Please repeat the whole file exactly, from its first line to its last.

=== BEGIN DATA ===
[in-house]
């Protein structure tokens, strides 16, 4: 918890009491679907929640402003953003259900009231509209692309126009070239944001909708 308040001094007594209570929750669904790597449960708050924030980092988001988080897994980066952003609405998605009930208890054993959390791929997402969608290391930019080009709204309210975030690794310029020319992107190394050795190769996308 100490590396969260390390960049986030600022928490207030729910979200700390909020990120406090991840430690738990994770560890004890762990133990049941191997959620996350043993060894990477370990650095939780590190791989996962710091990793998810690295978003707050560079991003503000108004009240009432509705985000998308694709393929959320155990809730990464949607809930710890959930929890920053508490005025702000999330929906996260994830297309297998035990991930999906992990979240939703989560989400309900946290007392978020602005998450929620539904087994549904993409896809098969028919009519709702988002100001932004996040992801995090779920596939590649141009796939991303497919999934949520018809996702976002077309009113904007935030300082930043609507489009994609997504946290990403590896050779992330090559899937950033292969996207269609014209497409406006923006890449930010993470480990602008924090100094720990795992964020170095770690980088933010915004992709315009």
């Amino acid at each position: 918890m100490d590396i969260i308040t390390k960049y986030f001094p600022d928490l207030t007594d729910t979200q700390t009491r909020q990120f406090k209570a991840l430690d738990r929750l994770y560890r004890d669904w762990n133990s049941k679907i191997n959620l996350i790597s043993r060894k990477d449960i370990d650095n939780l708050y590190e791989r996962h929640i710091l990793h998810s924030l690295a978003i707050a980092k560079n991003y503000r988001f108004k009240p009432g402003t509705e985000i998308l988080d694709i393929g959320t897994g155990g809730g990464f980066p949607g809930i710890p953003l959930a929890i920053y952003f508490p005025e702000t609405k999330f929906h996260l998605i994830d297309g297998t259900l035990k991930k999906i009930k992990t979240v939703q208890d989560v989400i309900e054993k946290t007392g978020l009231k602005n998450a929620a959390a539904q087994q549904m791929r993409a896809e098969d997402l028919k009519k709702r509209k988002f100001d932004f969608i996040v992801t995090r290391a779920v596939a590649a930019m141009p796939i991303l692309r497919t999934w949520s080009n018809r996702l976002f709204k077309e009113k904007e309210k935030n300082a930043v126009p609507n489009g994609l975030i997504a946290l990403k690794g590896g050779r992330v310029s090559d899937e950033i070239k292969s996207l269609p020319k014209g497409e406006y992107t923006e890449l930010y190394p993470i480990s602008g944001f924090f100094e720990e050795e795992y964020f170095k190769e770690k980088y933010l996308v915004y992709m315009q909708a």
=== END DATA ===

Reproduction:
[in-house]
């Protein structure tokens, strides 16, 4: 918890009491679907929640402003953003259900009231509209692309126009070239944001909708 308040001094007594209570929750669904790597449960708050924030980092988001988080897994980066952003609405998605009930208890054993959390791929997402969608290391930019080009709204309210975030690794310029020319992107190394050795190769996308 100490590396969260390390960049986030600022928490207030729910979200700390909020990120406090991840430690738990994770560890004890762990133990049941191997959620996350043993060894990477370990650095939780590190791989996962710091990793998810690295978003707050560079991003503000108004009240009432509705985000998308694709393929959320155990809730990464949607809930710890959930929890920053508490005025702000999330929906996260994830297309297998035990991930999906992990979240939703989560989400309900946290007392978020602005998450929620539904087994549904993409896809098969028919009519709702988002100001932004996040992801995090779920596939590649141009796939991303497919999934949520018809996702976002077309009113904007935030300082930043609507489009994609997504946290990403590896050779992330090559899937950033292969996207269609014209497409406006923006890449930010993470480990602008924090100094720990795992964020170095770690980088933010915004992709315009």
């Amino acid at each position: 918890m100490d590396i969260i308040t390390k960049y986030f001094p600022d928490l207030t007594d729910t979200q700390t009491r909020q990120f406090k209570a991840l430690d738990r929750l994770y560890r004890d669904w762990n133990s049941k679907i191997n959620l996350i790597s043993r060894k990477d449960i370990d650095n939780l708050y590190e791989r996962h929640i710091l990793h998810s924030l690295a978003i707050a980092k560079n991003y503000r988001f108004k009240p009432g402003t509705e985000i998308l988080d694709i393929g959320t897994g155990g809730g990464f980066p949607g809930i710890p953003l959930a929890i920053y952003f508490p005025e702000t609405k999330f929906h996260l998605i994830d297309g297998t259900l035990k991930k999906i009930k992990t979240v939703q208890d989560v989400i309900e054993k946290t007392g978020l009231k602005n998450a929620a959390a539904q087994q549904m791929r993409a896809e098969d997402l028919k009519k709702r509209k988002f100001d932004f969608i996040v992801t995090r290391a779920v596939a590649a930019m141009p796939i991303l692309r497919t999934w949520s080009n018809r996702l976002f709204k077309e009113k904007e309210k935030n300082a930043v126009p609507n489009g994609l975030i997504a946290l990403k690794g590896g050779r992330v310029s090559d899937e950033i070239k292969s996207l269609p020319k014209g497409e406006y992107t923006e890449l930010y190394p993470i480990s602008g944001f924090f100094e720990e050795e795992y964020f170095k190769e770690k980088y933010l996308v915004y992709m315009q909708a």